China’s history making rider, Qin Yong, has won the right to compete in one of the world’s most challenging horse racing centres after a succession of winning rides in recent days.
The 28-year-old Tujiazu is now eligible to ride in Sydney, Australia a location that is home to a deep talent pool of riders including Hugh Bowman who is currently ranked as by the International Federation of Horseracing Authorities as ‘The World’s Best Jockey’.
The gateway to Sydney was opened with a flurry of five winners from 18 rides over the last eight days. The rich vein of form has lifted Qin Yong’s total winning count to seven from just 43 rides, has seen him outride his 4kg claim and also capture the attention of astute horse trainers across the State.
With nine weeks of the 2017-18 season still to go Qin Yong hopes to have lifted his tally of winners to 10, a very respectable mark for one in his first season of riding, and one that looks well within his grasp.
“I have become a professional jockey now. Before I was a jockey from China, if you understand what I am saying. I can follow instructions very well and ride a horse the way a trainer wants,” Qin Yong explained.
“A lot of the professionals talk to me, give advice, especially my master Brad Widdup. The day after the races [Brad and I] watch the race replays and see where I can improve. If you want to be a good jockey you have to work hard at it.”
Underwriting Qin Yong’s dedication to his craft is an immense work ethic and the blessings of a proud family from back in Hubei, China.
“My family are really, really happy. They believe I am very successful here [in Australia]. They support me and want me to do well and to stay safe,” he said.
“Our family has a Wechat group and we talk about my rides and they watch the replays of my race wins.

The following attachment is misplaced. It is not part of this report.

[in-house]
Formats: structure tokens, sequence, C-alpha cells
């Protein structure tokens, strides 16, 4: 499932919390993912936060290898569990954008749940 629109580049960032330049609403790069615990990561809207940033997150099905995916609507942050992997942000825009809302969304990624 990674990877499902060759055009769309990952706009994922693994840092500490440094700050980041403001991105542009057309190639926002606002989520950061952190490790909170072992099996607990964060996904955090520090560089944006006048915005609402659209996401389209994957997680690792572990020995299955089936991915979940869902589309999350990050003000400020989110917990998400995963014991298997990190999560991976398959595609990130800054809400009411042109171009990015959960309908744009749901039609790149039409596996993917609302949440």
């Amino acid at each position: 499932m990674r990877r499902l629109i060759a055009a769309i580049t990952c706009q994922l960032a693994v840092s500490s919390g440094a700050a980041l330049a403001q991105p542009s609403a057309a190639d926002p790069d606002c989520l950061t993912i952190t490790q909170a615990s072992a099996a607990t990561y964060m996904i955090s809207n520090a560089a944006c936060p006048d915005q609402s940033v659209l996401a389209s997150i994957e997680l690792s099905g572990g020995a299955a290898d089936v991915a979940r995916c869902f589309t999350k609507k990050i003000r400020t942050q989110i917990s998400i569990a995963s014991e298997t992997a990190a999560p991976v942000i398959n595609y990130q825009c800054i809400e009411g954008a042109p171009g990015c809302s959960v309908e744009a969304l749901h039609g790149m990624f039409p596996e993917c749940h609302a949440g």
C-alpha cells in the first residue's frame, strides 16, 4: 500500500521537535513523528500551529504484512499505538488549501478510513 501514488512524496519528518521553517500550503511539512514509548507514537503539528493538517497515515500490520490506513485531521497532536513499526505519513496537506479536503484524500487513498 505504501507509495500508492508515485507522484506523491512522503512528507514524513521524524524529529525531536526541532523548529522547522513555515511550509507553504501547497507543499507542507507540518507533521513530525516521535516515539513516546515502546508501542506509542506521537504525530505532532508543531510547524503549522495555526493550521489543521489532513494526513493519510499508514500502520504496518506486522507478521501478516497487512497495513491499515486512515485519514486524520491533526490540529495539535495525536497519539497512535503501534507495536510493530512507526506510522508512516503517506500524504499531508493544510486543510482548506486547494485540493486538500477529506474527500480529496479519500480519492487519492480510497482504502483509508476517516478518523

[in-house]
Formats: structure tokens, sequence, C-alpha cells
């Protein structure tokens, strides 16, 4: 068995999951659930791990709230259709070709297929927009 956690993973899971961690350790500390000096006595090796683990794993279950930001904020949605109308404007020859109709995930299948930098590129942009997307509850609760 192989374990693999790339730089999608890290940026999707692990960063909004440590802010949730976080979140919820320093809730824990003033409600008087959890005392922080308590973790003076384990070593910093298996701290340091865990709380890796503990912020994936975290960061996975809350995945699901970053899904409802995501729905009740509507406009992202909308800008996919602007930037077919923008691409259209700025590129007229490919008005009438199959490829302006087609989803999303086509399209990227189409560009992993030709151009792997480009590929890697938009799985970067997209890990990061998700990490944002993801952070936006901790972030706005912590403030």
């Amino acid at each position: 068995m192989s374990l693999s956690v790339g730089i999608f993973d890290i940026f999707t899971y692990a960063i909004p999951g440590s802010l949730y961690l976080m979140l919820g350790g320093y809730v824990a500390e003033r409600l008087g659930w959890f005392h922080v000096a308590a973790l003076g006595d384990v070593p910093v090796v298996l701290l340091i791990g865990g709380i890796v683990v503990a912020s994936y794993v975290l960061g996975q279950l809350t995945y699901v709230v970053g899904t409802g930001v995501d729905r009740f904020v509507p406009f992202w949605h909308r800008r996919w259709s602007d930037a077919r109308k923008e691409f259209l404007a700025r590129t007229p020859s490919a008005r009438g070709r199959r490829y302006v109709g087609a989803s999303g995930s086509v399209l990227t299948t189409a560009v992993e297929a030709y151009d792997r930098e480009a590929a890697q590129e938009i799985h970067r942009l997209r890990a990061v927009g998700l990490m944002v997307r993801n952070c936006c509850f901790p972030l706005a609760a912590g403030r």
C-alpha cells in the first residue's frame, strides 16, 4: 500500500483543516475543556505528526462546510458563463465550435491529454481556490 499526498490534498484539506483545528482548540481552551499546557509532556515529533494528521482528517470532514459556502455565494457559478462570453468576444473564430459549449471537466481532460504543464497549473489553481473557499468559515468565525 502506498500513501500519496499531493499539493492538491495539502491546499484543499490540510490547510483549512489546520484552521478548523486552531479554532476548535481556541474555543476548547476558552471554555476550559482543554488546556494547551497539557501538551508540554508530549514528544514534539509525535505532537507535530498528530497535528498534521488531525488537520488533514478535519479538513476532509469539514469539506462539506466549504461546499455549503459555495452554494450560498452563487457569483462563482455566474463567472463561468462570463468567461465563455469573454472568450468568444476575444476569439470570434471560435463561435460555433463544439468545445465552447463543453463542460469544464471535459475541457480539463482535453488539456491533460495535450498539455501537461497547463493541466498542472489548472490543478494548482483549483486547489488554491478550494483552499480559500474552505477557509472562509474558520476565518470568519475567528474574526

“My wife watches all of the races [I ride in], she is a very big supporter. Before every race day she sends me a message of love and tells me to stay safe.”
While riding at the major carnivals in Sydney remains a long-term goal for Qin Yong the challenge to compete on a major circuit is not lost upon him. In his own words he has to “keep getting better and better, I have to really work at it,” before he takes on the Hugh Bowmans of the world.
And he is in no rush to measure himself against elite peers, feeling it may be more suitable for focus on the Provincial racing circuit of NSW over the coming months to ensure he is better prepared for the most testing of circuits. The Chinese rider aspires to ride at least 20 winners, a tally that would bolster his confidence, before directing his attention to the crucible of Sydney where world class riders await.
And he has a clear target to measure the level of improvement he believes is required not only over the coming months but over the next year.
“Every month I want to try to add at least two winners,” he said.
“In NSW there are hundreds of jockeys, if I can ride 20 to 30 winners [a season], then I will be among the top 40 jockeys and maybe the top 10 apprentices.”
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